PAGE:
Markus Matuszek of M17 Capital Management presented his in-depth investment thesis on Media and Games Invest (Germany: M8G) at European Investing Summit 2020.

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The following transcript has been edited for space and clarity.

Markus Matuszek: I’d say it is quite a particular time with regards to presenting ideas because many business models are being tested. Many companies you believed a year ago would be very resilient to any shocks are either on their knees or struggling with different issues, for example, liquidity. Others are down now or even considering being bankrupt. In light of that, our team has considered looking into business models and opportunities that should withstand these tests and issues because they are well vetted and also quite resilient when it comes to the shocks we are facing with corona.

I’m about to present Media and Games Invest (MGI), which is still quite a tiny company with around €100 million in market cap but with an extremely interesting business model, especially if you are a long-term investor and even more so if you consider yourself a value investor. Before I go into the meat of it, I’m required to offer a legal disclaimer. My presentation is not investment advice. Please do your own research and make sure that any ideas fit your risk profile and allocation considerations.

We have a very specific approach in terms of how we invest. What drives our thinking is the focus on buying well-managed, structurally growing companies, which very often, if you think of small and mid-cap stocks, operate in a niche segment with reasonably strong pricing power. Hence, they are able to command very attractive valuations, not for the short term, but on a cumulative basis. We consider different scenarios and catalysts; it is not just the typical game of “this is a value stock, but it never moves.” Ideally, you have certain inflection points because they crystallize or communicate to the market much clearer the value you have in a given stock, and hence, the upside potential. It is extremely important for us to make sure that we manage the drawdowns carefully. If you cannot, at least you adjust the position size according to what you have in the portfolio.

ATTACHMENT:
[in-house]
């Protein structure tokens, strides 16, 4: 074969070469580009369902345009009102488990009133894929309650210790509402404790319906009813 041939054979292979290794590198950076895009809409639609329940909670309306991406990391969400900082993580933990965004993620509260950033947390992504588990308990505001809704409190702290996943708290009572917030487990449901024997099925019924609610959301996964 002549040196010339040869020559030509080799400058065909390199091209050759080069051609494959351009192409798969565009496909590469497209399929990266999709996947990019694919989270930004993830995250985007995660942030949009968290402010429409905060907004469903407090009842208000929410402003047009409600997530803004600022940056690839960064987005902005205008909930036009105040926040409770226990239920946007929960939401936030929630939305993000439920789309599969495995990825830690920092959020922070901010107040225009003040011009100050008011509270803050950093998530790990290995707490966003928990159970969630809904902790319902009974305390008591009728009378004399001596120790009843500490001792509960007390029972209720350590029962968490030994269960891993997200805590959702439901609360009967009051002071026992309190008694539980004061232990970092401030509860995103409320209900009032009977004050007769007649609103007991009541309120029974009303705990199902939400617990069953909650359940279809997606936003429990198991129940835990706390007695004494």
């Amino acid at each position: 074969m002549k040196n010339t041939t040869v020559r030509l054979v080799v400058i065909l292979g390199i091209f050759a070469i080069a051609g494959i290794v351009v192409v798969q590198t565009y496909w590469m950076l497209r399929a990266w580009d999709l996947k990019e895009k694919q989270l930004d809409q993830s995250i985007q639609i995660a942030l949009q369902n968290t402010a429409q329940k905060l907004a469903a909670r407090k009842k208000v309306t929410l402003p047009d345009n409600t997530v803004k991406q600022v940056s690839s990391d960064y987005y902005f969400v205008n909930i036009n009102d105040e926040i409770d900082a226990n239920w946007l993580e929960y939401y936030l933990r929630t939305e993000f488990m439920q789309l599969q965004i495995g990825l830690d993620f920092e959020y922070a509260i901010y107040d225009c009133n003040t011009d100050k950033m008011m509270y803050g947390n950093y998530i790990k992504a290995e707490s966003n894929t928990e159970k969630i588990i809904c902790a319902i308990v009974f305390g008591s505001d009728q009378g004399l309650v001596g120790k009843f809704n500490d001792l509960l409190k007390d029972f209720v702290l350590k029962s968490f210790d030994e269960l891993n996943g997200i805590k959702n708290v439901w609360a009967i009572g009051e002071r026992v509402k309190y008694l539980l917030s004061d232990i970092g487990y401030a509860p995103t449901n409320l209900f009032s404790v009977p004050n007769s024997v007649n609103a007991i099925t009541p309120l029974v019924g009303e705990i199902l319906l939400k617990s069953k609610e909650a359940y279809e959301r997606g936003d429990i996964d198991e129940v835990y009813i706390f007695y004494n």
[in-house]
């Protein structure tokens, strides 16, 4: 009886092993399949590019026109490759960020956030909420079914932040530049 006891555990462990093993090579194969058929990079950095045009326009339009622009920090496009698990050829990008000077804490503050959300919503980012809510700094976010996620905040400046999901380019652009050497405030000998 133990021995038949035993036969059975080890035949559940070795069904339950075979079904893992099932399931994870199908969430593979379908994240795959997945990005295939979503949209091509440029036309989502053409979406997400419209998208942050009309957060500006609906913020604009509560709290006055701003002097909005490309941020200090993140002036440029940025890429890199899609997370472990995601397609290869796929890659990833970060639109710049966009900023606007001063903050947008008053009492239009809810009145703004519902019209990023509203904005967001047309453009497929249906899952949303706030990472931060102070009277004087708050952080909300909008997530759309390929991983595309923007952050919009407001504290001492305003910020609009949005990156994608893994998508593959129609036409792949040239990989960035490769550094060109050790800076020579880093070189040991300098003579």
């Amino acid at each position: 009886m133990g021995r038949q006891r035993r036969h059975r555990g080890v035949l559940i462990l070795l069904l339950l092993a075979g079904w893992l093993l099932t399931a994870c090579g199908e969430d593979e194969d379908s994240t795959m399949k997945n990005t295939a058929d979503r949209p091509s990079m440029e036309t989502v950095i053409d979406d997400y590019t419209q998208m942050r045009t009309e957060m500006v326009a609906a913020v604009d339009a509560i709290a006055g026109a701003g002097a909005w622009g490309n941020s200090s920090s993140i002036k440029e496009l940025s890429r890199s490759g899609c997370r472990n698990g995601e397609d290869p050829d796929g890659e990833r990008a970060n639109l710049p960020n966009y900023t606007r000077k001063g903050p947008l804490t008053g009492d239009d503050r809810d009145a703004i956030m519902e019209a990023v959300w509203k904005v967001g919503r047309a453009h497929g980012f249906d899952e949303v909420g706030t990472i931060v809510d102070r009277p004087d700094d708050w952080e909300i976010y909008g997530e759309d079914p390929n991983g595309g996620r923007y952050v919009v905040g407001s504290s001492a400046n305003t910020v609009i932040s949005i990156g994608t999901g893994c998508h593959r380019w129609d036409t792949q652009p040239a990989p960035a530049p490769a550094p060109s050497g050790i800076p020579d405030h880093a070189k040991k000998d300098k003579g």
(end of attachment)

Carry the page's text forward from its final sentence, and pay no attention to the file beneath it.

In terms of our analytical approach, we always combine several disciplines. We want to truly understand what the core elements driving the business are. In other words, the story behind the given companies. We then try to evaluate that, first and foremost, on the non-financial elements. We very often assess what we call the SCP framework, which is looking into the structure, the conduct, and the performance of the respective companies. We only start to look into the financials when we see that it is really attractive, there are some interesting elements popping up, and it is sustainable and in place for the long term.

I would say we don’t differentiate ourselves too much vis-a-vis others except for one particular element. We consider or include all the prior conclusions and insights into the financials